Daily Archives: 4 February 2007

Two New Books on the U.S. Supreme Court

Other priorities prevented me from blogging about an interview with two guests on Monday that was one of the best I’ve recently witnessed on The NewsHour with Jim Lehrer. Both experts had surprising things to say that were well researched, well articulated, and (best of all) anathema to conventional wisdom—unlike every single interview with political spokespeople (Sen. Tempest, R-Red State, vs. Sen. Tantrum, D-Blue State), and unlike the increasingly predictable punditry of the dynasty of Republican sympathizers (David Gergen, Paul Gigot, David Brooks, and many likely heirs) who debate the durable Democratic dinosaur (Mark Shields, the NewsHour equivalent of Special Report‘s Fred Barnes, neither of whom can think outside the party line).

RAY SUAREZ: Now, two veteran court watchers offer some perspectives on the U.S. Supreme Court.

In “The Supreme Court: The Personalities and Rivalries That Defined America,” George Washington University Law Professor Jeffrey Rosen examines the importance of judicial temperament throughout the court’s history.

Jan Crawford Greenburg, former NewsHour regular and now a legal correspondent for ABC News, looks at the making of the current court in “Supreme Conflict: The Inside Story of the Struggle for Control of the United States Supreme Court.”

I talked with them recently in the Moot Court Room at the George Washington University Law School.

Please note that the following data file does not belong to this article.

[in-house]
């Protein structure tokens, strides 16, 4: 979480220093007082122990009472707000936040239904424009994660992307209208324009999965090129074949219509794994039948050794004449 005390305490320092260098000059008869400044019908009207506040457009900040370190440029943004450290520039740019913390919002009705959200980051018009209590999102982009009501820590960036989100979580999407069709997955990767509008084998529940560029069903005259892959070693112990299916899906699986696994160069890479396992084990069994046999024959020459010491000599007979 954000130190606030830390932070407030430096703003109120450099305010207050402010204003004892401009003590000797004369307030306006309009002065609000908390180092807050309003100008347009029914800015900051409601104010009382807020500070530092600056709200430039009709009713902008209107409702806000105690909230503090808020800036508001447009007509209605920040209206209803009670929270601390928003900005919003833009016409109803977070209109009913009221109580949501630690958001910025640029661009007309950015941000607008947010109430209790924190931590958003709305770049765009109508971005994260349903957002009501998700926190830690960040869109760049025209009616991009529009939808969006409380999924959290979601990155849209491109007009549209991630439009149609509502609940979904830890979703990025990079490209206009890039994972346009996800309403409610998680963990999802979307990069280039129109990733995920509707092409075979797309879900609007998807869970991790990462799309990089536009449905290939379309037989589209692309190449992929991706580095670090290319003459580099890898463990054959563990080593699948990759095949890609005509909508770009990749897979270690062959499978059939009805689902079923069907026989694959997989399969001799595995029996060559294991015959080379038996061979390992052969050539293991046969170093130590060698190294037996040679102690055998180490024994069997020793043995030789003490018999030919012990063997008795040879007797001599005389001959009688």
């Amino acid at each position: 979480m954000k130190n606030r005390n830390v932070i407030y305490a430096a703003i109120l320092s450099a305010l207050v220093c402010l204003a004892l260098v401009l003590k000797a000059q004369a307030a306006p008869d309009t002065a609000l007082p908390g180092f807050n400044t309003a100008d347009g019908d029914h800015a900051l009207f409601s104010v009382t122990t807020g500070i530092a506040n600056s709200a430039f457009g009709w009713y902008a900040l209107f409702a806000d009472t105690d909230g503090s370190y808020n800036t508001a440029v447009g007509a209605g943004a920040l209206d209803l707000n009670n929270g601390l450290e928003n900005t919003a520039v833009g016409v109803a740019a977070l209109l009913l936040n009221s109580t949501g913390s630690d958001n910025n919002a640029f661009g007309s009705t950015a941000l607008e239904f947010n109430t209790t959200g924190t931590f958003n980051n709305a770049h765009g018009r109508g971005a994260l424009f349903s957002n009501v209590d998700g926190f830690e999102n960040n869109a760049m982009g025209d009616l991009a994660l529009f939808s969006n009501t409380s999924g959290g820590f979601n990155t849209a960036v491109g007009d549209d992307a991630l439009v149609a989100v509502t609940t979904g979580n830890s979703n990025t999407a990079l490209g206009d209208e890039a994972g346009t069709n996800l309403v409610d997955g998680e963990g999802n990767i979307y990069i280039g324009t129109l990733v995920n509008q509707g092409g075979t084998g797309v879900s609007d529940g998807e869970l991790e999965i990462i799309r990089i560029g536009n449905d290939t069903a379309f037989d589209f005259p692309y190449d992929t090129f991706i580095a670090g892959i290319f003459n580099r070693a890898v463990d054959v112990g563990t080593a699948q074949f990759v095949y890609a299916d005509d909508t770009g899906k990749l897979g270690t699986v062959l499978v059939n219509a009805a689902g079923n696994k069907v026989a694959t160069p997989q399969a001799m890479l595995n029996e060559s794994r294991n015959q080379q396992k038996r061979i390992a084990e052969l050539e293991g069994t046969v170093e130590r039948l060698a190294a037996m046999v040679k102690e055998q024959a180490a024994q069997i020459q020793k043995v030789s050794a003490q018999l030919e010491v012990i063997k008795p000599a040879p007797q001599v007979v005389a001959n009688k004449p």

Well, Jeffrey Rosen, Jan Crawford Greenburg, between your two books we get 220 years of court history. Was it always clear that the Supreme Court, Jeffrey Rosen, was going to be the important institution that it became?

JEFFREY ROSEN, George Washington University: Certainly not. When John Marshall, the greatest chief justice, took over, it was a backwater. The court met in the basement of the Capitol. People kept turning down the job of chief justice, because it wasn’t considered important enough. Congress refused to allow the court to meet for two years.

It was not a prestigious job, by any means. And the progress of the court from that embattled backwater to the strong, self-confident institution we know today is largely a reflection of the personalities that made it up. That’s what’s so striking: It really is character and temperament that made the court into the strong institution.

RAY SUAREZ: Well, you put a lot of store in your story in the personal attributes of these men who became both associates and chiefs over the years. Was this something that you even understood at first? How important personality, temperament was?

JEFFREY ROSEN: No, I was so struck by this. I just thought, why not pair justices? Take a pragmatic justice who’s able to compromise with a brilliant justice who’s more interested in ideological purity. And I found in these pairings that the brilliant ideologue was less successful than the pragmatic justice.